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Thread: Choice of wood for ribs?

  1. #1

    Default Choice of wood for ribs?

    I have a big leaf back and a big leaf neck, and I have cut and prepared sides from each. The wood from the neck has nice straight grain but relatively little figure and very prominent medullary rays. The sides cut from the back have irregular grain not at all parallel to the sides but more noticeable figure. The ribs are all finished with a card scraper.

    Any suggestions for which to choose? I prefer the straighter grained wood but would love others’ thoughts. In the photo below, the wider rib is from the back, and the rib in the lower part of the photo is from the neck.

    Thank you.

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  2. #2

    Default Re: Choice of wood for ribs?

    Choose aesthetically. For one thing, you'll probably break or damage the set you want to use unless you have a lot of experience. For another, as long as they're 1.5mm or thicker, you have plenty of structure to work with regardless of the grain direction. Bending is somewhat complicated by runout, but it's curly maple. Always going to be an issue. Work with what you've got.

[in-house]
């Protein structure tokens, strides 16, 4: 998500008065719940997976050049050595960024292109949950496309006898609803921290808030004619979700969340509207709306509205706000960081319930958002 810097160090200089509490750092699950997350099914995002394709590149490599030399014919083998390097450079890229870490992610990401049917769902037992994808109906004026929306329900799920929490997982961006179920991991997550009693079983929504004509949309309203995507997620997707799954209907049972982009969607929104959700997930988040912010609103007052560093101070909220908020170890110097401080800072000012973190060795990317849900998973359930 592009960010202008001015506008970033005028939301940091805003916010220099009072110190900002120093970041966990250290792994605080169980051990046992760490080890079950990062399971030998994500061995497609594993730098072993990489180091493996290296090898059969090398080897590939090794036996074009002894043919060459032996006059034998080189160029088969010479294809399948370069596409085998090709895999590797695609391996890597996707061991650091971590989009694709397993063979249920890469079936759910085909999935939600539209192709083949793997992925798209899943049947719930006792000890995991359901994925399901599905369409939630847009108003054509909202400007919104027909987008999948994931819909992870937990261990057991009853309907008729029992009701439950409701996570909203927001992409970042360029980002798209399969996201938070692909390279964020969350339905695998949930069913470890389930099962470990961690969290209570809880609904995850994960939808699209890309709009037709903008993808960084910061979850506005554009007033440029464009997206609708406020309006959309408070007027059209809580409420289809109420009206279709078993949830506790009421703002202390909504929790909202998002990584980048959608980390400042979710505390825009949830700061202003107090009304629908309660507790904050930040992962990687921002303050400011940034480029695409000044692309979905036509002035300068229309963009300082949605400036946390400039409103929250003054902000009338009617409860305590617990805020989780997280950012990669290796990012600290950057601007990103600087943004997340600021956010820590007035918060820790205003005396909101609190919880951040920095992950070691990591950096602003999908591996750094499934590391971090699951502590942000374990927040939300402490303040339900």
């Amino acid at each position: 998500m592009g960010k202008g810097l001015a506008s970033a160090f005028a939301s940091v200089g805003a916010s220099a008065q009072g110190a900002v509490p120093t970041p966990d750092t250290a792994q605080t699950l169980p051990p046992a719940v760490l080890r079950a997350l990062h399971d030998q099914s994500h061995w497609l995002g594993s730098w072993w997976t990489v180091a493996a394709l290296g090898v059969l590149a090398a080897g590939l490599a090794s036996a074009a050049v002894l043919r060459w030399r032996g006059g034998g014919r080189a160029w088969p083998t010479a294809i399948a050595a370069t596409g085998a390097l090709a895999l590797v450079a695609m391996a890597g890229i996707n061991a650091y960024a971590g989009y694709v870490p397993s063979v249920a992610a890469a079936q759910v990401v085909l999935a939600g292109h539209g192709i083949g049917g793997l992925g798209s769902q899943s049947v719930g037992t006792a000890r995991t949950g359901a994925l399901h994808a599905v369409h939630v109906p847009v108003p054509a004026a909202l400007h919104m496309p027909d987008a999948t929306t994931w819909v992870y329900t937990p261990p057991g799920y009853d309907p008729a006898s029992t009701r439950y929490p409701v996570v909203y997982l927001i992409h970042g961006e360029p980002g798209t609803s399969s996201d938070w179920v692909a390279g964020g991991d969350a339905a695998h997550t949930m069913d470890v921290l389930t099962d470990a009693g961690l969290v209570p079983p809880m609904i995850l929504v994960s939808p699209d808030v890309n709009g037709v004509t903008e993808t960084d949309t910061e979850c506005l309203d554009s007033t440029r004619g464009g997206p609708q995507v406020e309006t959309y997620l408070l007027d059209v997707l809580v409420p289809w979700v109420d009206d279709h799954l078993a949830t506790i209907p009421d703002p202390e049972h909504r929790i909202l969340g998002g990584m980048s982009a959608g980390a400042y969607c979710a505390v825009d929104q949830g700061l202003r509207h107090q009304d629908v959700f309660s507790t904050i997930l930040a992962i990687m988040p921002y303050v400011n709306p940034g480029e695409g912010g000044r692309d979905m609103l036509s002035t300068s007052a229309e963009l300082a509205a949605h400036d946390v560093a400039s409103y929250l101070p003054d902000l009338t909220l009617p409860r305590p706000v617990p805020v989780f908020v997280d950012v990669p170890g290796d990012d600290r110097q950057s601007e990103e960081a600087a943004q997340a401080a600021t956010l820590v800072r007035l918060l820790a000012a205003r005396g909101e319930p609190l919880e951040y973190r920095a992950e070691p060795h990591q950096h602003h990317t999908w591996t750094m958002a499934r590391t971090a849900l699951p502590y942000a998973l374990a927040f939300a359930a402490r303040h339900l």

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  4. #3

    Default Re: Choice of wood for ribs?

    Both will look nice under a finish.

  5. #4
    Registered User John Kelly's Avatar
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    Default Re: Choice of wood for ribs?

    Either set is lovely, and Marty's advice re probable breakage is very apposite. When I have bent maple I use a thin nickel plate (from my railway modelling past) which I wrap around the rib while bending, making a sandwich of bending iron, maple and nickel sheet. This helps a bit with reducing the chance of breakage and I found it gave me a smoother curve.
    I'm playing all the right notes, but not necessarily in the right order. - Eric Morecambe

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  6. #5
    Registered User sunburst's Avatar
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    Default Re: Choice of wood for ribs?

    I strongly favor the lower one in the picture; the narrower one.
    Why?

    -It has plenty of figure that will show up under a finish, the grain runs straight through the piece, and it is exactly "quartered" (vertical grain).
    From my experience of making things out of wood for over 40 years, that will look like a better structural piece to my eye. In fact, the structural difference would be insignificant, but looking better structurally translates to "better" to my eye.

    -Maple tends to be easier to bend when it is exactly 'quartered' or exactly 'flat'. When the annual rings angle through the wood it has more tendency to twist when bent, so I think the piece I prefer would probably bend more easily than the other.

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  8. #6

    Default Re: Choice of wood for ribs?

    Best. Forum. Anywhere.

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